Of course "Ars Poetica" (Art of Poetry) is about art. What were you expecting it to be about? The life cycle of the mealworm? But it's also about how to experience art and, in some ways, life in general. For a moment we get to feel out of ourselves, no matter if the speaker is talking about poetry or birds flying in the sky. Any way you cut it, we get to go beyond the physical world and explore the metaphysical world of art and poetry.
Questions About Art and Culture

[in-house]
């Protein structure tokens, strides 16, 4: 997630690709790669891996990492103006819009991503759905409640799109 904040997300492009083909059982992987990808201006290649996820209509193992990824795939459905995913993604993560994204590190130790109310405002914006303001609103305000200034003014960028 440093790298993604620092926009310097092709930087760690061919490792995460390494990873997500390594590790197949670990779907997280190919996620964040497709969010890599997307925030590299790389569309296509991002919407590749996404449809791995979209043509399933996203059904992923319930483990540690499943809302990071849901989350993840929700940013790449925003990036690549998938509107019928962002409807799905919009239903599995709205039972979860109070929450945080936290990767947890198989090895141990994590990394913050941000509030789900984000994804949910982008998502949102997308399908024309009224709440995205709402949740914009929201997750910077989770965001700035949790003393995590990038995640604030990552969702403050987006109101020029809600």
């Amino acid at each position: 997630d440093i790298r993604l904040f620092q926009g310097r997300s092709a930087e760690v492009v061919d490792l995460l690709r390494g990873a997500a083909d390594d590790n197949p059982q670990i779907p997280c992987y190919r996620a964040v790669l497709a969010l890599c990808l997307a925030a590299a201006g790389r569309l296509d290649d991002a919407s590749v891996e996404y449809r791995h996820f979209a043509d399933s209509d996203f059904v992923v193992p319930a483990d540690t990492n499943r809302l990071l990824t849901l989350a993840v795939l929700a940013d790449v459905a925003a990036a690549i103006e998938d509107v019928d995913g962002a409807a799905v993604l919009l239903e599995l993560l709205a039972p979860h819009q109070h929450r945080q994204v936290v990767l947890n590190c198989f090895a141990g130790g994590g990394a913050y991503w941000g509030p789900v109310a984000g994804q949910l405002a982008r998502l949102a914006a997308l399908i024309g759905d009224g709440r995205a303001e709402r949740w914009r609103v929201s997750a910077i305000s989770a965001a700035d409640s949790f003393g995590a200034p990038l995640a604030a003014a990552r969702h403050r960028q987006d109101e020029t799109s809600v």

What is the most important point the speaker appears to make about art and poetry? Can we even call it a "point"? Why or why not?
How does the speaker use literary devices to help demonstrate the "art of poetry"? Are the devices effective? Why or why not?
How does the poem appear to be a balance of conventional poetry and modern poetry? Why couldn't MacLeish just stick with one or the other?
Do you think poetry can ever just "be"? Is it really possible for a poem to be meaningful without giving us any "meanings"? Why do you think so?
Chew on This
Bottom line: poetry is about life. In MacLeish's poem, then, poetry must therefore resist defining something as indefinable as life.
Relax, everybody. Art and poetry shouldn't try so hard to prove something; rather, it should be just as free as life itself.